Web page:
There are not nearly as many "cute little villages" in Burgundy as there are in the Dordogne & Provence. And there are not as many chateaux in Provence as there are in Burgundy & the Dordogne. The Dordogne, IMO, has the greatest variety of stuff to do & see.

Stu Dudley
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Apr 2nd, 2012, 07:31 AM
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Agree with StCirq that you only check the RailEurope site after you've checked the official rail site. RailEurope usually has higher prices and usually doesn't show all the trains. The English language version of voyages-sncf.com is www.tgv-europe.com. The sooner you buy tickets (up to 3 months in advance) the cheaper they are. If you get redirected to the RailEurope website enter another county, such as Antarctica, as your ticket collection country until this stops happening.

Whether you choose Alsace, Burgundy, Provence or the Dordogne one thing that is true all over France is that charming villages can be found in any region. I could set out an itinerary for you to circle the countryside within 100km of Paris for a week and you still wouldn't see all the charming villages, nor would you see everything there is to see. There are literally thousands of cute villages in France that have never seen a single (foreign) tourist. I ride through them all the time on my bike (near Paris). But since Burgundy was mentioned you can have a look at my trip report (which has lots of photos) about spending a weekend in Burgundy exploring the area near Semur-en-Auxois. If you like just wandering around using a Michelin map and mixing in visits to well known sites and off the beaten path places then maybe you'll get some ideas for that region. http://tinyurl.com/6wtm6u5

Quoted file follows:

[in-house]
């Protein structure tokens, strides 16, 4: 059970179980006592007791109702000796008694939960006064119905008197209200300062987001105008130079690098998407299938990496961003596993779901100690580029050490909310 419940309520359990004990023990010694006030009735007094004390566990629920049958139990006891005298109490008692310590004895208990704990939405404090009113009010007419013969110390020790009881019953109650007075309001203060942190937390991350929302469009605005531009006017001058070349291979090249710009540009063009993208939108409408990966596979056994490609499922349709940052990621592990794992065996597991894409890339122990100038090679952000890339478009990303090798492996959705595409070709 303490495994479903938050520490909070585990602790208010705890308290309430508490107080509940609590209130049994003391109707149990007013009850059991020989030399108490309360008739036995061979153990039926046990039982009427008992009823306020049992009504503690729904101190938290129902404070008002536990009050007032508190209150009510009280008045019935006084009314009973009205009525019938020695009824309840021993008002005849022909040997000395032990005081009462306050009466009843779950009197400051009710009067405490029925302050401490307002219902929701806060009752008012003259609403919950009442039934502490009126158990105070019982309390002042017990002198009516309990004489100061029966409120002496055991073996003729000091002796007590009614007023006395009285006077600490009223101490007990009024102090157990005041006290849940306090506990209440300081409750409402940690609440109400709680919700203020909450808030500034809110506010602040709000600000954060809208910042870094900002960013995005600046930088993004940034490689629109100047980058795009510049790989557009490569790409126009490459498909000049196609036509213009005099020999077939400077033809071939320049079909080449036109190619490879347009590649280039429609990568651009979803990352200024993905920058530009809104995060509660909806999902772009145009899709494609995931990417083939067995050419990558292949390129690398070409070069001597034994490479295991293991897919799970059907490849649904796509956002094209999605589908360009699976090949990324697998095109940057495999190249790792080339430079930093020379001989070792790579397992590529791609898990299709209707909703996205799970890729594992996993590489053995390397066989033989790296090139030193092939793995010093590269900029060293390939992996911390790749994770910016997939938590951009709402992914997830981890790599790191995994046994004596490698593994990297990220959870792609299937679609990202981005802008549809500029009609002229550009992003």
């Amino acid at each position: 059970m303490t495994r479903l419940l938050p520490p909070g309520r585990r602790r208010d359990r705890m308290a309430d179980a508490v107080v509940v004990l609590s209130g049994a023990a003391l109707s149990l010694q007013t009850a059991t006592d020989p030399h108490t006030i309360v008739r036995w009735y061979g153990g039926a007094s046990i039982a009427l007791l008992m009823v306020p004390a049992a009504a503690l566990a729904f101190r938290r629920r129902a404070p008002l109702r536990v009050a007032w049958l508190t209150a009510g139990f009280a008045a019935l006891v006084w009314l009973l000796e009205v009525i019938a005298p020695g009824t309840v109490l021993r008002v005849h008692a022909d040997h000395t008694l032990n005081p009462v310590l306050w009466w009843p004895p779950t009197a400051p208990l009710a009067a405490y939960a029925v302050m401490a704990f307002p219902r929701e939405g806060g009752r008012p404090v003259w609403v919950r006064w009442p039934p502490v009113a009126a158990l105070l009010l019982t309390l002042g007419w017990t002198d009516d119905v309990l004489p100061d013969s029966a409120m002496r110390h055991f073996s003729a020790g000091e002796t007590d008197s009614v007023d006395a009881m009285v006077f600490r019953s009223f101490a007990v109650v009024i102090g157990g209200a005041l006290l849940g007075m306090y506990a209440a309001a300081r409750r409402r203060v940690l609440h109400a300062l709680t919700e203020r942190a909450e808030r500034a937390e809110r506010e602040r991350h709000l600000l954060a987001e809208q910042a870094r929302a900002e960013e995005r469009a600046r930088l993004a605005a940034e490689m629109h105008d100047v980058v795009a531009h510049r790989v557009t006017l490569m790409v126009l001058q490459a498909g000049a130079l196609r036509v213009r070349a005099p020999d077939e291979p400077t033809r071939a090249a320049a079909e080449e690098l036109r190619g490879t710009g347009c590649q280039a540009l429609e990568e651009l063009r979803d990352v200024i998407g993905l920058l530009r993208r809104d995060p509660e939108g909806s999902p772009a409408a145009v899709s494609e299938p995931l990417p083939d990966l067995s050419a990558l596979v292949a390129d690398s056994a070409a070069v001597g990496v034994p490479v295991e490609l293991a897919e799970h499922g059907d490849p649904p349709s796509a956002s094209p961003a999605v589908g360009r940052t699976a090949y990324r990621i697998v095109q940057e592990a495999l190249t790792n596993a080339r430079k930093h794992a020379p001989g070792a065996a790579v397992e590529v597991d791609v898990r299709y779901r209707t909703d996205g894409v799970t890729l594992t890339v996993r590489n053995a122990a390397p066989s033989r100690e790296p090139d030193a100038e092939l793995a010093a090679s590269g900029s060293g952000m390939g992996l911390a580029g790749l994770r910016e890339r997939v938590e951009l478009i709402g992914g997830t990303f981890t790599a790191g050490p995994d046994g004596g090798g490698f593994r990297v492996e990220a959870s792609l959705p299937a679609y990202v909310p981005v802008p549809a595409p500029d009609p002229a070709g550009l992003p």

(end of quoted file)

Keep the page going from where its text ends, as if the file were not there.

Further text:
FrenchMystiqueTours is offline  
Apr 2nd, 2012, 10:25 AM
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You could have a fantastic holiday in any of the three regions. Depends entirely on your priorities. I'll attempt to summarize the choices:

Weather: It will be sunnier, warmer -- perhaps appreciably warmer -- and drier in Dordogne and Provence than in Burgundy

Chateaux and great estates: Provence doesn't have them; the others do, in spades.

Magnificent churches: Burgundy wins hands down.

Food: Good everywhere. Burgundy has the richest cuisine, which is rooted in butter and cream. It's a great place for "classic" French cooking, if that is what you like (I do, many do not)